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A rendering of HWKN's upcoming design for PS1, Wendy
A rendering of HWKN’s upcoming design for PS1, Wendy


Feb. 9, 2012

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A giant 3D starburst sprayed with pollution-fighting chemicals is coming to the courtyard of MoMA PS1 this summer. The spiky blue installation from New York-based firm HWKN is the winning design in the museum’s 13th-annual Young Architects Program.

The idea is that the thousands of yards of titania nanoparticle-treated nylon nets neutralize pollutants as air passes through them. Architects determined that constructing the tent in the shape of a star was the best way to maximize the amount of material used. Over the course of the summer, HWKN expects Wendy, as it’s being called, to make an environmental impact equivalent to taking 260 cars off the road.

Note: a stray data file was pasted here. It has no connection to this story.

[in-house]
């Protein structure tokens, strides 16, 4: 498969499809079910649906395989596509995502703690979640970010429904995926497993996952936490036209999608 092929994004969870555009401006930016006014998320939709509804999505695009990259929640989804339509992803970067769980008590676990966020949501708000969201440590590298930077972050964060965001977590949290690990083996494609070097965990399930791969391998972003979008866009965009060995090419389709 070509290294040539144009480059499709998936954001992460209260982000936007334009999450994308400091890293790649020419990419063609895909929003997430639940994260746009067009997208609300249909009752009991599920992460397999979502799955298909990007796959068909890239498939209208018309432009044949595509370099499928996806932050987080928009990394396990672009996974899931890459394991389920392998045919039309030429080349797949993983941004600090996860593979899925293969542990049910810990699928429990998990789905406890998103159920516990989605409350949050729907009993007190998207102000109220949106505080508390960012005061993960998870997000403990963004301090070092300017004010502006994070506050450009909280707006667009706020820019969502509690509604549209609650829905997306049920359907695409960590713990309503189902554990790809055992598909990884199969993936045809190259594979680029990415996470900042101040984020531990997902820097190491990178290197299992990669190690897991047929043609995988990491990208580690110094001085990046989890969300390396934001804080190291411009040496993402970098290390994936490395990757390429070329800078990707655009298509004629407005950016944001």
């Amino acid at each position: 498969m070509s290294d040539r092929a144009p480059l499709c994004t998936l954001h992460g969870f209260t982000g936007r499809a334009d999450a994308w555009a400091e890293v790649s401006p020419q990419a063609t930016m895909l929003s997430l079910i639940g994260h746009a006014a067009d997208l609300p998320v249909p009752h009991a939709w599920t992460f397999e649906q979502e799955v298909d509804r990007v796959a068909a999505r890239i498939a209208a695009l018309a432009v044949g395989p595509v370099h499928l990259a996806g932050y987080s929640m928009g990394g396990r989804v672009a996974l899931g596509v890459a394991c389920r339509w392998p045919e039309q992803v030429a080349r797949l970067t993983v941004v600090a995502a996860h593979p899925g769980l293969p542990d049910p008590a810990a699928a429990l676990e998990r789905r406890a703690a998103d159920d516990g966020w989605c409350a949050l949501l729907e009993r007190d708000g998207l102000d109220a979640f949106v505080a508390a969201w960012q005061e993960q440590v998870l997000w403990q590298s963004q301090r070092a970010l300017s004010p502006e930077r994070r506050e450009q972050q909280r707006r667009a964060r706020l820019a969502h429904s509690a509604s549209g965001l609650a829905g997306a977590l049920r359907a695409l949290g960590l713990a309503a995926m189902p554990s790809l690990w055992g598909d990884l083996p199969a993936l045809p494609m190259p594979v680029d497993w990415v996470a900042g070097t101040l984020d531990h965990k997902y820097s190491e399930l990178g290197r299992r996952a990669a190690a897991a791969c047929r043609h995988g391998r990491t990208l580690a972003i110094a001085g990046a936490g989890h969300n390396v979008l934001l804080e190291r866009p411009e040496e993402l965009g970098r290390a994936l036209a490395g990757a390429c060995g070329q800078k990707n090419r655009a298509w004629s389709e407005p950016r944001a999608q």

“It’s a really fun thing but it’s actually playing with brand new materials and technologies that are going to have more and more practical applications,” MoMA’s chief curator of architecture and design, Barry Bergdoll, told the New York Times.

The structure is enclosed in a cube of scaffolding that will take up a 5,000-square-foot section against one of the museum’s walls. During weekend concerts and performances, Wendy’s spiky tentacles will mist water and blast cool air on the sweaty visitors, creating “social zones.” It even houses a DJ booth.

And Wendy isn’t the first project to experiment with this chemical. It’s also being used in a line of “self-cleaning” denim, Catalytic Clothing, in the U.K.

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